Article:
There is an all-expense-paid trip for the winning team, and the team and its school each receive a $1,000 cash prize.
"This has been a lifelong dream," said Sunday-Lefkowitz, a theater and music major from Shavertown.
And it's a dream that has come true for many other former contestants.
The four students from three New Jersey universities who won as a team in 2009 now all work as Imagineers.
"It's weird to achieve your dream job when you're 20," said Vincent Logozio, 29, a Rutgers graduate and native of Fords, N.J. "You reach that mountain peak, and … you only just touched the surface of what this could be. Then an entire mountain range becomes visible to you."
Student proposals have never turned into theme park attractions, Disney officials said, and that's by design. They want students to dream big. Most finalists are offered paid internships, and many later land full-time jobs.
Logozio, who got his degree in mechanical engineering, initially was hired to help with the Radiator Springs Racers, a ride in Cars Land at Disney California Adventure. He worked on the audio-animatronics figures of "Mater" and "Luigi."
In his eight years with the Imagineers, he's held four jobs and currently works as a production designer. His favorite project, he said, was bringing back the "Hatbox Ghost" to Haunted Mansion. The ghost was part of the original ride but was phased out once the special effect of having the head disappear didn't work anymore.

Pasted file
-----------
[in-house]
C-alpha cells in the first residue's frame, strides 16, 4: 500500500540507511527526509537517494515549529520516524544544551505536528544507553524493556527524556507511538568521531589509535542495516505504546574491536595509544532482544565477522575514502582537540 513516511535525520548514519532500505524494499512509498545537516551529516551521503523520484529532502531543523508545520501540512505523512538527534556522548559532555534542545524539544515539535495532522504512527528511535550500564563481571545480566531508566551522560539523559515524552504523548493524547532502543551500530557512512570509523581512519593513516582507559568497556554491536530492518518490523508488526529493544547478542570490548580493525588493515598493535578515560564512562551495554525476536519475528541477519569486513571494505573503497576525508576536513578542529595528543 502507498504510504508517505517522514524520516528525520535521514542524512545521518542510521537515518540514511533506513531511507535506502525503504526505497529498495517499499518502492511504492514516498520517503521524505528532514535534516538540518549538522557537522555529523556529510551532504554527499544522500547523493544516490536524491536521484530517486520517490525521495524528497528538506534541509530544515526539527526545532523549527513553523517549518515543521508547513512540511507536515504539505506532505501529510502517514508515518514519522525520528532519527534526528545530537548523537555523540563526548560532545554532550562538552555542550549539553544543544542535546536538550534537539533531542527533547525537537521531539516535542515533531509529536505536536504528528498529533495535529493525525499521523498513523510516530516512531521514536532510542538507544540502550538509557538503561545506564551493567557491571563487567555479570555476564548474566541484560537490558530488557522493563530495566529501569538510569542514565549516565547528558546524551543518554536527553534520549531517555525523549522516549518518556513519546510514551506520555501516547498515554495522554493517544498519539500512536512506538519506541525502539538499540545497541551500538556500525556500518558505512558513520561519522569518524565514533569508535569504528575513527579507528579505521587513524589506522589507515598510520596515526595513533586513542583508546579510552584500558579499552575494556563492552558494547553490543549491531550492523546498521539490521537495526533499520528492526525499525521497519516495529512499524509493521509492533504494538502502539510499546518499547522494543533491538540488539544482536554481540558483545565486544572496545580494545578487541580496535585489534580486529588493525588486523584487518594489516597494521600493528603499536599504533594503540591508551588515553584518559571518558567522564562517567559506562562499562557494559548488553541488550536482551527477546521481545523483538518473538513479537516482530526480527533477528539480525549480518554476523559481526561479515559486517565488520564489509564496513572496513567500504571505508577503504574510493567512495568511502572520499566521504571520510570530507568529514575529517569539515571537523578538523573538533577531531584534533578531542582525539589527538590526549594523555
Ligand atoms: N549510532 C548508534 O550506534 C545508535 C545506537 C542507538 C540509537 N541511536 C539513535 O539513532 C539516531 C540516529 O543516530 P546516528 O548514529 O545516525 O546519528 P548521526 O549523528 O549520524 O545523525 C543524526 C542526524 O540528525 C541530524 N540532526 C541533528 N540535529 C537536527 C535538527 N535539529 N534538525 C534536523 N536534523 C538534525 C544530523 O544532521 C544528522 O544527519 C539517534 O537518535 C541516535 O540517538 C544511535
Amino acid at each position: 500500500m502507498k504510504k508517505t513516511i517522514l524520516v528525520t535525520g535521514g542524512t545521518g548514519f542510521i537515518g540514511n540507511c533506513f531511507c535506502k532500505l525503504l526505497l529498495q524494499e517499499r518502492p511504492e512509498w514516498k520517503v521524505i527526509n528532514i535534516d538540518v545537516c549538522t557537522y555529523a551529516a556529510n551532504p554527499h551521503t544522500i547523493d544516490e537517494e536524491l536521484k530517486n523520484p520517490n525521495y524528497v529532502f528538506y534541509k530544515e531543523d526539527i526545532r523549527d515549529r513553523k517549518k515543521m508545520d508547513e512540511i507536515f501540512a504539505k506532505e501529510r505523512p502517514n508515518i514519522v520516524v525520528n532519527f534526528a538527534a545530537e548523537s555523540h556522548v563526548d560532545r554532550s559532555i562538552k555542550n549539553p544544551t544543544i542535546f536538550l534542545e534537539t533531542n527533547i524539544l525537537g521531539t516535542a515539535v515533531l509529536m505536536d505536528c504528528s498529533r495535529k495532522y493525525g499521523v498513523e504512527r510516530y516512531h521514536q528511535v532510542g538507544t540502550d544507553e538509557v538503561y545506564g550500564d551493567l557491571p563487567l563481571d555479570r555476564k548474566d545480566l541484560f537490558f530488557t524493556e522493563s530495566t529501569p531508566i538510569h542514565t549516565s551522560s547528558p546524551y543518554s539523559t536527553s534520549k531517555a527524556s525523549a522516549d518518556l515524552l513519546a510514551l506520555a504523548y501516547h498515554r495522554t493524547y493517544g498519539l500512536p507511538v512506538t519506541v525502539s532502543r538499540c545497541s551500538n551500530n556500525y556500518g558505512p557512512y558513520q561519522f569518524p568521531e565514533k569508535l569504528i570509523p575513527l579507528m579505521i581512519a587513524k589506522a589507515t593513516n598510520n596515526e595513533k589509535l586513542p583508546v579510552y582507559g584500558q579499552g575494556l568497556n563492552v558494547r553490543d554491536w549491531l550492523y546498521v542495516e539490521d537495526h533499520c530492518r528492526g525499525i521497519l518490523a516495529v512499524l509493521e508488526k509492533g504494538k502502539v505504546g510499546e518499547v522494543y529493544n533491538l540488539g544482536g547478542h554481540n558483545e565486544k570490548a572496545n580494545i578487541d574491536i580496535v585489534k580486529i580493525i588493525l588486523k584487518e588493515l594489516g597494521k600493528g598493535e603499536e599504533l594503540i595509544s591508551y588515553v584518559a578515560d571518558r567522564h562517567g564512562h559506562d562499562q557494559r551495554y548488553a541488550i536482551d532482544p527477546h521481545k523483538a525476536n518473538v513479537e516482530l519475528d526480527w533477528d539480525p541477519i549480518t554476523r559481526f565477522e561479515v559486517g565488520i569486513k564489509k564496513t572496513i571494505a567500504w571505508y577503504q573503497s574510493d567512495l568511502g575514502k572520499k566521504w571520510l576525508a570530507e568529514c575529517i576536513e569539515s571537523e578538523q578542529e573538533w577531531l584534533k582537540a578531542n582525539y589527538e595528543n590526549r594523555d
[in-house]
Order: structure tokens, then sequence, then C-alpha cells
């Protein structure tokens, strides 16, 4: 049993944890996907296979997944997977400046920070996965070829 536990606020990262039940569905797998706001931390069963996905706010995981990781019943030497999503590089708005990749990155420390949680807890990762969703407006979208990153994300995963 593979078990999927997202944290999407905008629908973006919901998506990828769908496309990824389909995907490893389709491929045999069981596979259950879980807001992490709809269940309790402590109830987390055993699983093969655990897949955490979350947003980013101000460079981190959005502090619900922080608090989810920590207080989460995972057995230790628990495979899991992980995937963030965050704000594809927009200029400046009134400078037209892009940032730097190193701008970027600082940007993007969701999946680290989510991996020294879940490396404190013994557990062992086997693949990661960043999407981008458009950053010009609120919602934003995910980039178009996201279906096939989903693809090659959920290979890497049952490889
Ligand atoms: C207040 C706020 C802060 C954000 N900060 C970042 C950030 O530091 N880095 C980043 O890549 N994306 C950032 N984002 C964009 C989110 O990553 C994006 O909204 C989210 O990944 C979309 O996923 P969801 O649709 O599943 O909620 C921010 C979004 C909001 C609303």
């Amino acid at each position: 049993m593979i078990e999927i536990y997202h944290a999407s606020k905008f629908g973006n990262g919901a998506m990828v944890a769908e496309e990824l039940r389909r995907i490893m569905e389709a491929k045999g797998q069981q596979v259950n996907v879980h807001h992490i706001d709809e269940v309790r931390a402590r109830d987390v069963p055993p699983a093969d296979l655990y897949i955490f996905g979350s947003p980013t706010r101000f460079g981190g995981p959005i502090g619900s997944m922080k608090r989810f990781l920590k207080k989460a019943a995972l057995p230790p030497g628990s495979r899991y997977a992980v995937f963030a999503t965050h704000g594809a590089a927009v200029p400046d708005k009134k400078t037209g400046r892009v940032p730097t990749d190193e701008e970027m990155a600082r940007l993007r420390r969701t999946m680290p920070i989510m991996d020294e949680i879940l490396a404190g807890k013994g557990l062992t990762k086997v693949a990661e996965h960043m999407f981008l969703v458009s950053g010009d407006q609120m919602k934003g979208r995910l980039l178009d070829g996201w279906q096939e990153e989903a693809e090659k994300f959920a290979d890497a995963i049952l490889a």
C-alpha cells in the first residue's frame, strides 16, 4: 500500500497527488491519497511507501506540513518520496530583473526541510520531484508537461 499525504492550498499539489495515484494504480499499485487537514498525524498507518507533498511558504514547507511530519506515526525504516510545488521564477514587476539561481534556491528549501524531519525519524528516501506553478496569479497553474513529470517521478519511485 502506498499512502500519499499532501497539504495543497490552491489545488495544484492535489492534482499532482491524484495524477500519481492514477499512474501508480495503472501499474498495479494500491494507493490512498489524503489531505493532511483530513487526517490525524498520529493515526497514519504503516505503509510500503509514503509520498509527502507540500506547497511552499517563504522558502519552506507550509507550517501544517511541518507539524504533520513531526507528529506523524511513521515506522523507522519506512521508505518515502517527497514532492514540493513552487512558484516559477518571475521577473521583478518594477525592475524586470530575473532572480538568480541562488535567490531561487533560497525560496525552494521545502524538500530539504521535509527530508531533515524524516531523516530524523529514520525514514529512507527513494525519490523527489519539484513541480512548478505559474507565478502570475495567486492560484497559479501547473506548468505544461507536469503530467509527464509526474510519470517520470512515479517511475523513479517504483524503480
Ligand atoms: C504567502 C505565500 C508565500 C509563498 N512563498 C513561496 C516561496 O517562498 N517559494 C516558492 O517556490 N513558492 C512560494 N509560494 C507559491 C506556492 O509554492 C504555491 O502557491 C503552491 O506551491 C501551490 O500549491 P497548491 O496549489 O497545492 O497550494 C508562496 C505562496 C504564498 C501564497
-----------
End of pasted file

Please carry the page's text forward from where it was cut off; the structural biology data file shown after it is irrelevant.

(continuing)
"We were able to figure out how to make it work in a satisfying way again," he said.
He's also helped with attractions for Disney locations in other countries, including Disneyland Paris and Shanghai Disney.
Other members of the Rowan team working as Imagineers include New Jersey natives Elissa Hogan Logozio (she married Vincent), a College of New Jersey graduate and an artist; and engineers David Lester, a Rowan graduate, and Raymond Scanlon, also a Rutgers graduate.
Vincent Logozio's desire to become an Imagineer stemmed from a visit to Epcot at age 6, he said, when he became enthralled with a virtual-reality ride featuring Aladdin.
In high school, he found out about the competition and asked Lester to enter it with him once they were eligible. To round out their team, they recruited Hogan and Scanlon. With six computers, a crafting table, a spray booth, and a green screen, they worked countless hours in Scanlon's grandparents' basement.
"Finding that competition was probably the best thing that could have happened to me," he said.
Student finalists typically must juggle a heavy school workload while finishing their Disney project, which Penn's Nardone says is the equivalent of a full-time course.
The Penn team went through 20 ideas for potential sites before deciding on the space station concept, said Liz Reckart, 20, a computer science major from Tucson, Ariz.
"We wanted to find all really significant abandoned (or possibly-to-be-abandoned) structures, any that we felt had value or historical importance," she said.
Rounding out the team are Jessica Peng, 20, a digital media design major from Pittsburgh, and Bennet Caraher, 20, a mechanical engineering major from Chapel Hill, N.C.
The two-member Muhlenberg team became intrigued with Kennecott in Alaska.
"We decided clearly this place has a story to tell, so we just started scrambling for every piece of data we could find," said Andrew Carey, 22, a theater major from Furlong, Bucks County, who graduated in May.